Friday, April 19, 2013

Why Can Sleep Apnea Cause Diabetes?



Sleep apnea is now recognized as a major risk factor for developing Type 2 diabetes. In fact, if you have sleep apnea, you are more than twice as likely to develop diabetes as those who do not suffer from sleep apnea. This holds true even if you are not overweight.


When sleep and oxygen are interrupted as they are during periods of sleep apnea, this stimulates a stress response from your body. When your body responds to stress, it releases a hormone called cortisol. Over time, this repeated stress response and release of cortisol can increase the risk of heart disease and high blood pressure, as well as decrease insulin sensitivity (how well the body responds to insulin). This leads to insulin resistance and increased blood sugar levels.

A lack of oxygen also causes the release of a type of protein that is associated with insulin resistance and glucose intolerance. The more severe the sleep apnea, the more resistant to insulin your body becomes, which increases blood glucose.

Sleep apnea and obesity both trigger an inflammatory response in your body. With sleep apnea, your upper airways may become inflamed, as can the lining of the blood vessels (systemic inflammation). Obesity also causes systemic inflammation, as well as dyslipidemia (high levels of cholesterol and triglycerides), both of which may lead to heart disease.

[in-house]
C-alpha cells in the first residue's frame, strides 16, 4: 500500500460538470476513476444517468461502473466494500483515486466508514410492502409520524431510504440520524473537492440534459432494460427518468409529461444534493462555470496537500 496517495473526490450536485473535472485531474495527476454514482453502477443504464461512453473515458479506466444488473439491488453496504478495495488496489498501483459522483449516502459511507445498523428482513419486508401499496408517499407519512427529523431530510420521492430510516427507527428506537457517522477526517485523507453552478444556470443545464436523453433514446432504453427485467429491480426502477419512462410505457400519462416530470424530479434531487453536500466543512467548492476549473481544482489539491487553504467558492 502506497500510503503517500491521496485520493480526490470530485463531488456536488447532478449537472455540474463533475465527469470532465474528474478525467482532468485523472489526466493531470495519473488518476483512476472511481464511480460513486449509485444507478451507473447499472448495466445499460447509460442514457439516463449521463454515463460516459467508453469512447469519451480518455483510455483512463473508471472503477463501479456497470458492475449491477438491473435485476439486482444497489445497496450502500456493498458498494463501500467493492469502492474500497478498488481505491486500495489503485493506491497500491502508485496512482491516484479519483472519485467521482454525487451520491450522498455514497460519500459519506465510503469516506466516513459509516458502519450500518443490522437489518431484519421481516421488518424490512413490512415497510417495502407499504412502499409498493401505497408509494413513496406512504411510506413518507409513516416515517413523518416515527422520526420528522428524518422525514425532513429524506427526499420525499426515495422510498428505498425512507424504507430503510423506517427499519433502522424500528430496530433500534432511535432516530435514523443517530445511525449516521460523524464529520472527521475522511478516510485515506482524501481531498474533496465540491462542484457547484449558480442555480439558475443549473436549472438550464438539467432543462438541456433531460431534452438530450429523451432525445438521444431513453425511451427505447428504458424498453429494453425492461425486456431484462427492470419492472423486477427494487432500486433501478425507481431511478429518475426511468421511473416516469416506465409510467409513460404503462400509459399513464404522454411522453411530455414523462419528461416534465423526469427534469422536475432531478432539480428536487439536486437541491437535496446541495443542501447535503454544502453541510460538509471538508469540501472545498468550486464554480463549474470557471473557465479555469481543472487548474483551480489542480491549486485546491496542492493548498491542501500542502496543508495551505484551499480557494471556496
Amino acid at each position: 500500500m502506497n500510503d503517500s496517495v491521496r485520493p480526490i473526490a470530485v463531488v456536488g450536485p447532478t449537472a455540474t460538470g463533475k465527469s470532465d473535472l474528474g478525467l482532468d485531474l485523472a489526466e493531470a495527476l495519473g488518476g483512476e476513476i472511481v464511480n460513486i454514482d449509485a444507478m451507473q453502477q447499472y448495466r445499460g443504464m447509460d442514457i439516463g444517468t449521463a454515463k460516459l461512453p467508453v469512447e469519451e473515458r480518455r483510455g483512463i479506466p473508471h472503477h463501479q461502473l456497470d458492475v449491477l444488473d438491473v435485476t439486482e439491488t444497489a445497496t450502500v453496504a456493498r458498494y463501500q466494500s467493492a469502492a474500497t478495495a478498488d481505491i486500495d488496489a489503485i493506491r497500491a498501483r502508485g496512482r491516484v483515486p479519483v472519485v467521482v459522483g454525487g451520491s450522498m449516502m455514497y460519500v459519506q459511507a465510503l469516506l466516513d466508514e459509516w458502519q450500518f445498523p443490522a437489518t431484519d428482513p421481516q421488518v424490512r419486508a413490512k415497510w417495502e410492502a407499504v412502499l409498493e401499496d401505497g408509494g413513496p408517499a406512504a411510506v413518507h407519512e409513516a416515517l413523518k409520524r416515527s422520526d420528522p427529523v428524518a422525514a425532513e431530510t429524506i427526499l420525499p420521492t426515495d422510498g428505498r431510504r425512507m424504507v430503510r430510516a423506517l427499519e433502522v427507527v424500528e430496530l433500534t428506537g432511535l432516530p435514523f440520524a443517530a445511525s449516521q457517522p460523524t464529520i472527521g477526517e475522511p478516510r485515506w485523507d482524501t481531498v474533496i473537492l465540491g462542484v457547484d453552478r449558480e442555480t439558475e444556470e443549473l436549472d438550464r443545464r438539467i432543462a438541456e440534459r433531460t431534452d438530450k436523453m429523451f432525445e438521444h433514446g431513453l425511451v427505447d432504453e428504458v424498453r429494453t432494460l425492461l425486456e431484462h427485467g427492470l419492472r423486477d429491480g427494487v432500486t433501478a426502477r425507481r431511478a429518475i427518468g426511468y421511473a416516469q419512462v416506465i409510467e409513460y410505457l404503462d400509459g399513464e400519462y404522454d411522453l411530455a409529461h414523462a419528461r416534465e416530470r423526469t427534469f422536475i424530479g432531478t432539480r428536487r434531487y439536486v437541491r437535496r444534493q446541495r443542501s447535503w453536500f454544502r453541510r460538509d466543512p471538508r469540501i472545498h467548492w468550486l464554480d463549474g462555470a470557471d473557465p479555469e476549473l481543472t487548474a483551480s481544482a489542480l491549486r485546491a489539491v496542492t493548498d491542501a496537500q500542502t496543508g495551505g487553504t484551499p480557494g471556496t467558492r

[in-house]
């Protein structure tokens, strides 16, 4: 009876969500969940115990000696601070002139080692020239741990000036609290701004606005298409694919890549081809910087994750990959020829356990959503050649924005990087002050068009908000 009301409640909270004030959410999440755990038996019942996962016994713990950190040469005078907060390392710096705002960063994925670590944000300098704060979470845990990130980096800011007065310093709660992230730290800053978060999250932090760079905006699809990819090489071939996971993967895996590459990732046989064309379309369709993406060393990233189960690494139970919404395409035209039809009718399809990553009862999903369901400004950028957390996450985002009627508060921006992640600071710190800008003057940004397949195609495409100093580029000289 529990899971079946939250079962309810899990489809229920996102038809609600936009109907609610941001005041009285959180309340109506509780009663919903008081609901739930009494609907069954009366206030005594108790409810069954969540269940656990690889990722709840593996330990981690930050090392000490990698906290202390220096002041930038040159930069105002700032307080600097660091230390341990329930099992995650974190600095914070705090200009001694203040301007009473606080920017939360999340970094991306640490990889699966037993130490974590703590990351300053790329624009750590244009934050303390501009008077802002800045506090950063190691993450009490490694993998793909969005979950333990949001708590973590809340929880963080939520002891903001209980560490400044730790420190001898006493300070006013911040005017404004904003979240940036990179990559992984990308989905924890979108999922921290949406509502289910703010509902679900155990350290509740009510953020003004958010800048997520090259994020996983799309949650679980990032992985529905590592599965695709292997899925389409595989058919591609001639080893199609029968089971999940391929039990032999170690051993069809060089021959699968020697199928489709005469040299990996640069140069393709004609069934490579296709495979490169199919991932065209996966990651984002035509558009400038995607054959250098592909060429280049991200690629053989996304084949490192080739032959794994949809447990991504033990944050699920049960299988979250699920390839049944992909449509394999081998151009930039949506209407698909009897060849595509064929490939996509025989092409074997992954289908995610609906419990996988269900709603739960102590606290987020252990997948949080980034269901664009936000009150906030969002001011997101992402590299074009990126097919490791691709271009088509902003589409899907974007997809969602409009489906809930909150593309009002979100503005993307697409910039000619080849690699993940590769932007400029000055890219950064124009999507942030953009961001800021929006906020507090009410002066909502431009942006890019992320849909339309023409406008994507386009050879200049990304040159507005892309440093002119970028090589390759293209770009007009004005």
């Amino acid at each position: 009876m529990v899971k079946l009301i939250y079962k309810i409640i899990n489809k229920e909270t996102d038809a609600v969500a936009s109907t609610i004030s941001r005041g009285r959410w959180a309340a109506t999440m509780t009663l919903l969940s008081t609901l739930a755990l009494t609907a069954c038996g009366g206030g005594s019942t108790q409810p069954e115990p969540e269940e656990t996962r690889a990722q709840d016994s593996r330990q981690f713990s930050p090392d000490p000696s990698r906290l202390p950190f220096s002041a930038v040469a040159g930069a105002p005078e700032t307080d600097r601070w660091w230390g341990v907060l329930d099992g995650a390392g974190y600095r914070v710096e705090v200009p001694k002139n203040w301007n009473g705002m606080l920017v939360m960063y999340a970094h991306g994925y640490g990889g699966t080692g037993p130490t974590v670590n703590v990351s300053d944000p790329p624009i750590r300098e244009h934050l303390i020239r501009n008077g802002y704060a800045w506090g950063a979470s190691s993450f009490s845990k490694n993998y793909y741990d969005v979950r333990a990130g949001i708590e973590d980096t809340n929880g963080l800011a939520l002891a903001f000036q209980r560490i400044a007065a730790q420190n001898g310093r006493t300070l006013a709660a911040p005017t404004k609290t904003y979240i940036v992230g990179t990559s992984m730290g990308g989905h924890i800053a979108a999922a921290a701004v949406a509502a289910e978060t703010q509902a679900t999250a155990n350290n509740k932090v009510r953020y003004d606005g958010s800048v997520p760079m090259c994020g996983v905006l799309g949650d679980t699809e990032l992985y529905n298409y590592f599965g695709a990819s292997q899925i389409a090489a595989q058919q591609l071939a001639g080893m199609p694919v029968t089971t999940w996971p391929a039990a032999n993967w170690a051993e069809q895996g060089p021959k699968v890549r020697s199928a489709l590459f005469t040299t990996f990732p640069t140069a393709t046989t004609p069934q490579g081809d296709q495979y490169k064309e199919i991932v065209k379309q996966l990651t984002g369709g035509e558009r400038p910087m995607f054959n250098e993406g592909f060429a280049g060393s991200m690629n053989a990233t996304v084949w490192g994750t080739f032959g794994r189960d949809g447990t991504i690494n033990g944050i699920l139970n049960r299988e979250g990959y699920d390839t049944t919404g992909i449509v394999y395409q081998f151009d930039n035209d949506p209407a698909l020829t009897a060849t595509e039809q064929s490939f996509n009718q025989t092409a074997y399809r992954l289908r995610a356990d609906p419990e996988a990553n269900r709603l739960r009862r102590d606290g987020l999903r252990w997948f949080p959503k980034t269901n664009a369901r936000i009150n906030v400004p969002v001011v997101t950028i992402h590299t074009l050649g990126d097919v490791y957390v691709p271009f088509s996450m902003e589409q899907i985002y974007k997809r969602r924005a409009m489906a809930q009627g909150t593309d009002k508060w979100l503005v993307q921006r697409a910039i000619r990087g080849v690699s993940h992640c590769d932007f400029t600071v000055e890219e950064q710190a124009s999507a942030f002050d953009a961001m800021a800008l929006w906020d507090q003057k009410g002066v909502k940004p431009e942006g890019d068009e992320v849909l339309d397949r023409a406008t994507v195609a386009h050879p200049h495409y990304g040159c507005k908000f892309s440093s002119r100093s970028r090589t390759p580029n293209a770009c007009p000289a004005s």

In addition, sleep apnea is linked to metabolic syndrome, which includes high blood pressure, high triglyceride levels, low levels of HDL (good) cholesterol, increased abdominal fat and increased fasting blood sugar levels. Metabolic syndrome doubles the risk of atherosclerosis (narrowing of the arteries due to the buildup of plaque caused by cholesterol) and increases the risk of diabetes by five times.

Treating Sleep Apnea
One of the most common treatments for sleep apnea is CPAP, or Continuous Positive Airway Pressure. CPAP is a device that creates air pressure in the throat and keeps the airways open while a person sleeps. The CPAP machine delivers air flow through a mask placed over your nose and/or mouth while you sleep.

Studies have shown CPAP to be an extremely effective method for treating both sleep apnea and diabetes. After several months of CPAP therapy, the insulin sensitivity of study participants with Type 2 diabetes significantly increased, which led to lower blood sugar levels and lower HbA1c levels.

In addition, those who regularly use a CPAP machine also experience improved quality of sleep, less fatigue and irritability, more energy, improved concentration and fewer episodes of depression.

If you have sleep apnea, it is extremely important to seek treatment, not only to prevent or help treat diabetes, but also to decrease your risk of high blood pressure, heart attack or stroke.

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